Prof Conway had given Monsanto little warning, even when he had visited the company's St Louis HQ a few weeks earlier. But at the Willard he went straight for Monsanto's guts. For more than a hour, the professor lectured the board: change tack, or bring the wrath of the scientific, political, and global community down on them.
"Admit that you do not have all the answers," he said. "Commit yourselves to prompt, full, and honest sharing of data. This is not the time for a new PR offensive but for a new relationship based on honesty, full disclosure, and a very uncertain shared future."
Prof Conway argued that the possible adverse consequences for billions of developing world farmers outweighed any social benefits in protecting the Terminator technology. What the Terminator gene did, he said, was effectively kill the process that let farmers sow their own seeds, and subsistence farmers were too poor to buy new seed. The possible consequences were terrible. In short, he told them, Monsanto was socially irresponsible and the public was alienated. He urged a "global public dialogue" that would air all sides of the issues.
Terse statement The board were shocked. But they did not suspect that Prof Conway had warned the press what he intended to say. Within hours Rockefeller had issued seven challenges to Monsanto. "It was like a boil had been lanced, a milestone," said one person who was party to the talks. "Someone in authority had for the first time held this monolithic corporation up to public accountability." Monsanto was furious, and issued a terse statement: "The meeting was frank and productive. We will continue to reach out to people like Prof Conway to discuss the challenges and opportunities of biotechnology applications in agriculture."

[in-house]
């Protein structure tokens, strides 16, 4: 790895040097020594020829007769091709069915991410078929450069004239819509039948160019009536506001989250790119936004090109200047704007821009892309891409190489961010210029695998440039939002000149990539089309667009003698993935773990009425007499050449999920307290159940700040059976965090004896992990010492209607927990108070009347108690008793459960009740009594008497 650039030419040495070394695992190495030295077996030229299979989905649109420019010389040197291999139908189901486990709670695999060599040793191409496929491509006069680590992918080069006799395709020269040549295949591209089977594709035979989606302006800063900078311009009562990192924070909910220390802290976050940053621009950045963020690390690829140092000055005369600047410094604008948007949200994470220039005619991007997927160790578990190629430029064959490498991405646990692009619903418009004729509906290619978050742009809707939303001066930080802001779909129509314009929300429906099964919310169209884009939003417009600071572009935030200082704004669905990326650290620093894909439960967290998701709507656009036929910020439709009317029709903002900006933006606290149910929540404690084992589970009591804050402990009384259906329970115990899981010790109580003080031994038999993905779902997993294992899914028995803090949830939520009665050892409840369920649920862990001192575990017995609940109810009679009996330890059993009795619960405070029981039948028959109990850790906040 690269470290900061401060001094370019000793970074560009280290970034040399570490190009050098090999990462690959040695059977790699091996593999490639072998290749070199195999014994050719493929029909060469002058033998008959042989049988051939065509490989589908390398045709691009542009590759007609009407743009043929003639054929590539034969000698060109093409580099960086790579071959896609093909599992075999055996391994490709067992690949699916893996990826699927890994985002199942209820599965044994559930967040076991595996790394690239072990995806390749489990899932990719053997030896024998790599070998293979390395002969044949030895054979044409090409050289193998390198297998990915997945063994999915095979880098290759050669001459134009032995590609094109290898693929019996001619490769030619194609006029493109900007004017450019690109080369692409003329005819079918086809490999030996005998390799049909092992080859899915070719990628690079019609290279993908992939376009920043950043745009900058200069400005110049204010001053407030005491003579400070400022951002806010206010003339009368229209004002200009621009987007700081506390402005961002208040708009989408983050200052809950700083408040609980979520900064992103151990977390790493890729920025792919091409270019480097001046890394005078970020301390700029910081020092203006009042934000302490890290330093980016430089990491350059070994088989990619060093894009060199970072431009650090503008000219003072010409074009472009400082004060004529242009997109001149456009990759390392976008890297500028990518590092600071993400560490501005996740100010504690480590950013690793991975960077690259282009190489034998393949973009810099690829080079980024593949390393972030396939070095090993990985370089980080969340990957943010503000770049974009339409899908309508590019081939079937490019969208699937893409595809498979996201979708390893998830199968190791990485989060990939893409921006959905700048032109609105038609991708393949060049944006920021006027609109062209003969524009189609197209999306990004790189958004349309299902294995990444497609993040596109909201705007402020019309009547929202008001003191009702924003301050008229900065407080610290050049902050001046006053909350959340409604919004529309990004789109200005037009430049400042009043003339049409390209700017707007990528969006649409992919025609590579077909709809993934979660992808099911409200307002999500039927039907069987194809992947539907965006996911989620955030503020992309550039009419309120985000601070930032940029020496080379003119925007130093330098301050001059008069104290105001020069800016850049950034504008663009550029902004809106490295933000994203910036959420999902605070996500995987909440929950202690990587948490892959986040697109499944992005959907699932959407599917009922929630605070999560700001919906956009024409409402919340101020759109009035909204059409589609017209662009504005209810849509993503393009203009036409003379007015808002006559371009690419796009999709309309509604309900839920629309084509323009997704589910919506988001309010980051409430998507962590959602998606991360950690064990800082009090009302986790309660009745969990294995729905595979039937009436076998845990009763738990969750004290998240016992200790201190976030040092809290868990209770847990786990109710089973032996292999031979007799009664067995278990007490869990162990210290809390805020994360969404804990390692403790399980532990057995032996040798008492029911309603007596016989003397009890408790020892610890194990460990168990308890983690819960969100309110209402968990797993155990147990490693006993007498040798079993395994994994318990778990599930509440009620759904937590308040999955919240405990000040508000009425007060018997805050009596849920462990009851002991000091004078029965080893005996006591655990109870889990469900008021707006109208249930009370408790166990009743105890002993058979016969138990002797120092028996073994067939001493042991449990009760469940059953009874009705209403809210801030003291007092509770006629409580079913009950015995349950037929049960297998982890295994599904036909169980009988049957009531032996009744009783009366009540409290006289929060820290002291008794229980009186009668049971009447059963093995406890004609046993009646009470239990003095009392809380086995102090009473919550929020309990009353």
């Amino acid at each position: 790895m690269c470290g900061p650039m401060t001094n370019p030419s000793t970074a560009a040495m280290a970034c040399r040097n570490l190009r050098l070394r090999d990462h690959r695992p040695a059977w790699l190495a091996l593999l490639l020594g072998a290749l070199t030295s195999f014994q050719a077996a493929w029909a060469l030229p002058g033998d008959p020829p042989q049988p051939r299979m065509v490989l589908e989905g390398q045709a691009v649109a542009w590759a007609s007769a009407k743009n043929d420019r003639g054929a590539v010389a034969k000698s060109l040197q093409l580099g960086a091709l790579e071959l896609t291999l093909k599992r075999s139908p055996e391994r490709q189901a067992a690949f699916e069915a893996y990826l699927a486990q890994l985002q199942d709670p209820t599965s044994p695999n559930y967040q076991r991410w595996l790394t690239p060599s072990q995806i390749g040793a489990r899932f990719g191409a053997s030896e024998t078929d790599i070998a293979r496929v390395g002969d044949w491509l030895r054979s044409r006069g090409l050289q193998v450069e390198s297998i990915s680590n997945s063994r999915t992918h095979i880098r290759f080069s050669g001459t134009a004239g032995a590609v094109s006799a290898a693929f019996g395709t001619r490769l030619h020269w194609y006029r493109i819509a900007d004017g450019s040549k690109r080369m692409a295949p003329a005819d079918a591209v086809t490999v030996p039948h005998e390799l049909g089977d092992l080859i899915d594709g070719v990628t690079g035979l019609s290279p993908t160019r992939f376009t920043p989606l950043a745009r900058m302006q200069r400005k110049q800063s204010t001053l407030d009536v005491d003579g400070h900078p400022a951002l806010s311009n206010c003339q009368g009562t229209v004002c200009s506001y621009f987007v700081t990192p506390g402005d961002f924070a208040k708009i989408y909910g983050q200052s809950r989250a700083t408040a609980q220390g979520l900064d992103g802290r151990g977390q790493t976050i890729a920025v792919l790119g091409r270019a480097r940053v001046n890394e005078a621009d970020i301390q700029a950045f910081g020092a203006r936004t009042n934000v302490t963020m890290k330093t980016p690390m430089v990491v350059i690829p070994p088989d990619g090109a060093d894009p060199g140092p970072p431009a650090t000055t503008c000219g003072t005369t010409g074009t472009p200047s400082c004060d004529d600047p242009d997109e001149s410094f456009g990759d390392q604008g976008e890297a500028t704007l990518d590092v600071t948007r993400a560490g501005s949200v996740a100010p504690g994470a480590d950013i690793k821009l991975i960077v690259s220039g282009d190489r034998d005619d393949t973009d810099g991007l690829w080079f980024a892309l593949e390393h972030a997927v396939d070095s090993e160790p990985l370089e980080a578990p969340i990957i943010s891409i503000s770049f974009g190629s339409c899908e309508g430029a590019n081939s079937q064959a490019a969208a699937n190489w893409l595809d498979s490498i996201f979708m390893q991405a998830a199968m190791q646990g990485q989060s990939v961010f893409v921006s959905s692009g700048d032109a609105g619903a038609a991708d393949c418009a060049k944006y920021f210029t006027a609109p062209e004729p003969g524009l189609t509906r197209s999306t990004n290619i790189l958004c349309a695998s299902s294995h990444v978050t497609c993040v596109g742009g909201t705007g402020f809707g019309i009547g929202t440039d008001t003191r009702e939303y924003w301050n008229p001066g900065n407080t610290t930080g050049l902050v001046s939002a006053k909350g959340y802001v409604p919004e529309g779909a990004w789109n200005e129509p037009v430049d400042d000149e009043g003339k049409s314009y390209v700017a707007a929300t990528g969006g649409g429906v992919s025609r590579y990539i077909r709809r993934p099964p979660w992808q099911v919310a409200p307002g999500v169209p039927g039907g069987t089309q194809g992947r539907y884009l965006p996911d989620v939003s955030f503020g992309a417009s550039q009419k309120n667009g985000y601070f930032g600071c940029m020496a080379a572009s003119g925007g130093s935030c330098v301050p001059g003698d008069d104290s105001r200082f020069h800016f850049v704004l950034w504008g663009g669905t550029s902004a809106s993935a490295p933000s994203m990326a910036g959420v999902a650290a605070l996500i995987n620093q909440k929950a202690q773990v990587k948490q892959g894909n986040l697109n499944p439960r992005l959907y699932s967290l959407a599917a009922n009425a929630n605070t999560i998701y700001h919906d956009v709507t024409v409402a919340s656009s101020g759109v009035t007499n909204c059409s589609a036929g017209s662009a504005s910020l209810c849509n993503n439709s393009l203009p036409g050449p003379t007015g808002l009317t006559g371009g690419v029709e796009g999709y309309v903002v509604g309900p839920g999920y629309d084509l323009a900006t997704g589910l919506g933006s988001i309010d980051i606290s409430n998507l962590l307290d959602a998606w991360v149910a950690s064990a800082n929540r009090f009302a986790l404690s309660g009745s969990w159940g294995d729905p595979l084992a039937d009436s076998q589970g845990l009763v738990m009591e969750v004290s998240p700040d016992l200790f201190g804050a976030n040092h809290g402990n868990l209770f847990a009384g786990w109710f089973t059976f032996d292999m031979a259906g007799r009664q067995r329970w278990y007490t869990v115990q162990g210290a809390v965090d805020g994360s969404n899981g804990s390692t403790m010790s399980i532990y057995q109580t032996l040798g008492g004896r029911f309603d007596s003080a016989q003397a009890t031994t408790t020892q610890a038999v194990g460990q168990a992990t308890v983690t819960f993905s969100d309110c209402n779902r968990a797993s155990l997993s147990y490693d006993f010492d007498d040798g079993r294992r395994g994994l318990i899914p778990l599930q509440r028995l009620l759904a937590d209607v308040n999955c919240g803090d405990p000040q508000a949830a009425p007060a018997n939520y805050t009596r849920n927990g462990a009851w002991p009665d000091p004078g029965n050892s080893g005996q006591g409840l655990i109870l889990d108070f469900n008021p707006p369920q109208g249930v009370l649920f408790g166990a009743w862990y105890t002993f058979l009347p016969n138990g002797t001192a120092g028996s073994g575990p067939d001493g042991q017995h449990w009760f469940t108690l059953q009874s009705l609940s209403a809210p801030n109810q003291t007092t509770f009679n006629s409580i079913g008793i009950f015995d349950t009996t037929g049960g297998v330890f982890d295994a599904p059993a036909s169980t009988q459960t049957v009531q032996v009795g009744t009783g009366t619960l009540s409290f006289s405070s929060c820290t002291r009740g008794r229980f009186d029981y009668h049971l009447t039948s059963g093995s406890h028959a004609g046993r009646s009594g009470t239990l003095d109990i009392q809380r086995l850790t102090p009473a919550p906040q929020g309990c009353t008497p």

The Conway meeting was seminal. Until then, about the only genuine "reaching out" the company had done was to its lawyers, publicists, lobbyists, and friends in governments. It had dismissed the social and ethical critiques of environment, church, and consumers groups, and in July was hoping to ride out the storm. Mr Shapiro was confident: for the six months of 1999, the company earned $476m, up 5% on 1998, and its income had grown 28%. In particular, it had no intention of backing down on Terminator. Its only retreat was to admit it had misunderstood European sensibilities and been "naive" in trying to win fast approval.